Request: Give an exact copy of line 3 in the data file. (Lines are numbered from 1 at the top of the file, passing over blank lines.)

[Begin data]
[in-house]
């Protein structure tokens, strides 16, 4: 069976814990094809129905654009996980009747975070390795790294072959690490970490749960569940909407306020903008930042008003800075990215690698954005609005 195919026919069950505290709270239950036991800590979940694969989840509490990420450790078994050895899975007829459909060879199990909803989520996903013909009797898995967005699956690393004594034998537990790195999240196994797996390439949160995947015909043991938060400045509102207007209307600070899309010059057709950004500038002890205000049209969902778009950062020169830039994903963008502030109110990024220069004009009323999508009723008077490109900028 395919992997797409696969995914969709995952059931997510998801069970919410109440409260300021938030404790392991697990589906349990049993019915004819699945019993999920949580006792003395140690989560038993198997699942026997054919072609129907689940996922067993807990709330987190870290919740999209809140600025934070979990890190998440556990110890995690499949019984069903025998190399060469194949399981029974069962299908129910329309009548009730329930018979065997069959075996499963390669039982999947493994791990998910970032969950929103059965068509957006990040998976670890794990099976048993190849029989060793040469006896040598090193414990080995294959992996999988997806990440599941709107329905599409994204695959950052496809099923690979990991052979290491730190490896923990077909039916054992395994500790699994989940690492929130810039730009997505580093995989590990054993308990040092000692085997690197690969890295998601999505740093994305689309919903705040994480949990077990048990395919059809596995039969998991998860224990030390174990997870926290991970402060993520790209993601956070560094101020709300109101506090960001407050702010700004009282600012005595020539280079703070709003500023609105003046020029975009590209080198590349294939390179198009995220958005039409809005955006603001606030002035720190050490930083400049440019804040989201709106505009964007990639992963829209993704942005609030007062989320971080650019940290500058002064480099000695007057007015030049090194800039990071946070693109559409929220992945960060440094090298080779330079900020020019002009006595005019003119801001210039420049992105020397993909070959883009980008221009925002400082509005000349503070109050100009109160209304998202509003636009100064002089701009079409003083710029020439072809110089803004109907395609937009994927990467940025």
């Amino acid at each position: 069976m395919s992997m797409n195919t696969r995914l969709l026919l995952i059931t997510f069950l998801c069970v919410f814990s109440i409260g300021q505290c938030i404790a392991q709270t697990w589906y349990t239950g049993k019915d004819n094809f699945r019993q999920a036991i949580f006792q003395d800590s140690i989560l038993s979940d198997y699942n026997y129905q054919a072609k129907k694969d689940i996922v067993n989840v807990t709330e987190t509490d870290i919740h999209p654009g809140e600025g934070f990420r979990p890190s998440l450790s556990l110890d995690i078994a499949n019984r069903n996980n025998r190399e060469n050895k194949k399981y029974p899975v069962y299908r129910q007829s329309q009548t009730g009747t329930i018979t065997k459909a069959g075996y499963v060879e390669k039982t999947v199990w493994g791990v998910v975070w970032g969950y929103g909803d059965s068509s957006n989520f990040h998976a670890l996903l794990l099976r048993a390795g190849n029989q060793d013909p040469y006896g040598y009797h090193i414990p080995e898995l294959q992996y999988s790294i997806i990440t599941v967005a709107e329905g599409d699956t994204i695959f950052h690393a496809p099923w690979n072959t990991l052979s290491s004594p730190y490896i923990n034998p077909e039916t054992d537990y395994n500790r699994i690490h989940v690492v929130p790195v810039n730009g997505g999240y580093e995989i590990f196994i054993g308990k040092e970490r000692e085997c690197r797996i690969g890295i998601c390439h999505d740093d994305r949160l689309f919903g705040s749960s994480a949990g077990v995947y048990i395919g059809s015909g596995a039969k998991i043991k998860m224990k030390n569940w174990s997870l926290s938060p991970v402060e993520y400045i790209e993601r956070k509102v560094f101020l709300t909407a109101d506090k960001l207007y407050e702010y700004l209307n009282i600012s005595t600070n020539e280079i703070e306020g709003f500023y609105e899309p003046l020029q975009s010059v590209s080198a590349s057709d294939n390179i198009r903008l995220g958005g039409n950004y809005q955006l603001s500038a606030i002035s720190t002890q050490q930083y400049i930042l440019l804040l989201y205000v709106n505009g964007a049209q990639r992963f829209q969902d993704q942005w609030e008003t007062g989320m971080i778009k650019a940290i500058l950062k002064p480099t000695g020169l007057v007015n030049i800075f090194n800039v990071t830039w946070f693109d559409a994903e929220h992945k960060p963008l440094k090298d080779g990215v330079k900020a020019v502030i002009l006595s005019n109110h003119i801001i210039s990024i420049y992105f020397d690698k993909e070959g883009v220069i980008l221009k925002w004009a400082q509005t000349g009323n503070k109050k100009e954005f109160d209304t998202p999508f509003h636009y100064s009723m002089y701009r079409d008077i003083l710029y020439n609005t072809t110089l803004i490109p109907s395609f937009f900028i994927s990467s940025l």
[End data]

């Amino acid at each position: 069976m395919s992997m797409n195919t696969r995914l969709l026919l995952i059931t997510f069950l998801c069970v919410f814990s109440i409260g300021q505290c938030i404790a392991q709270t697990w589906y349990t239950g049993k019915d004819n094809f699945r019993q999920a036991i949580f006792q003395d800590s140690i989560l038993s979940d198997y699942n026997y129905q054919a072609k129907k694969d689940i996922v067993n989840v807990t709330e987190t509490d870290i919740h999209p654009g809140e600025g934070f990420r979990p890190s998440l450790s556990l110890d995690i078994a499949n019984r069903n996980n025998r190399e060469n050895k194949k399981y029974p899975v069962y299908r129910q007829s329309q009548t009730g009747t329930i018979t065997k459909a069959g075996y499963v060879e390669k039982t999947v199990w493994g791990v998910v975070w970032g969950y929103g909803d059965s068509s957006n989520f990040h998976a670890l996903l794990l099976r048993a390795g190849n029989q060793d013909p040469y006896g040598y009797h090193i414990p080995e898995l294959q992996y999988s790294i997806i990440t599941v967005a709107e329905g599409d699956t994204i695959f950052h690393a496809p099923w690979n072959t990991l052979s290491s004594p730190y490896i923990n034998p077909e039916t054992d537990y395994n500790r699994i690490h989940v690492v929130p790195v810039n730009g997505g999240y580093e995989i590990f196994i054993g308990k040092e970490r000692e085997c690197r797996i690969g890295i998601c390439h999505d740093d994305r949160l689309f919903g705040s749960s994480a949990g077990v995947y048990i395919g059809s015909g596995a039969k998991i043991k998860m224990k030390n569940w174990s997870l926290s938060p991970v402060e993520y400045i790209e993601r956070k509102v560094f101020l709300t909407a109101d506090k960001l207007y407050e702010y700004l209307n009282i600012s005595t600070n020539e280079i703070e306020g709003f500023y609105e899309p003046l020029q975009s010059v590209s080198a590349s057709d294939n390179i198009r903008l995220g958005g039409n950004y809005q955006l603001s500038a606030i002035s720190t002890q050490q930083y400049i930042l440019l804040l989201y205000v709106n505009g964007a049209q990639r992963f829209q969902d993704q942005w609030e008003t007062g989320m971080i778009k650019a940290i500058l950062k002064p480099t000695g020169l007057v007015n030049i800075f090194n800039v990071t830039w946070f693109d559409a994903e929220h992945k960060p963008l440094k090298d080779g990215v330079k900020a020019v502030i002009l006595s005019n109110h003119i801001i210039s990024i420049y992105f020397d690698k993909e070959g883009v220069i980008l221009k925002w004009a400082q509005t000349g009323n503070k109050k100009e954005f109160d209304t998202p999508f509003h636009y100064s009723m002089y701009r079409d008077i003083l710029y020439n609005t072809t110089l803004i490109p109907s395609f937009f900028i994927s990467s940025l």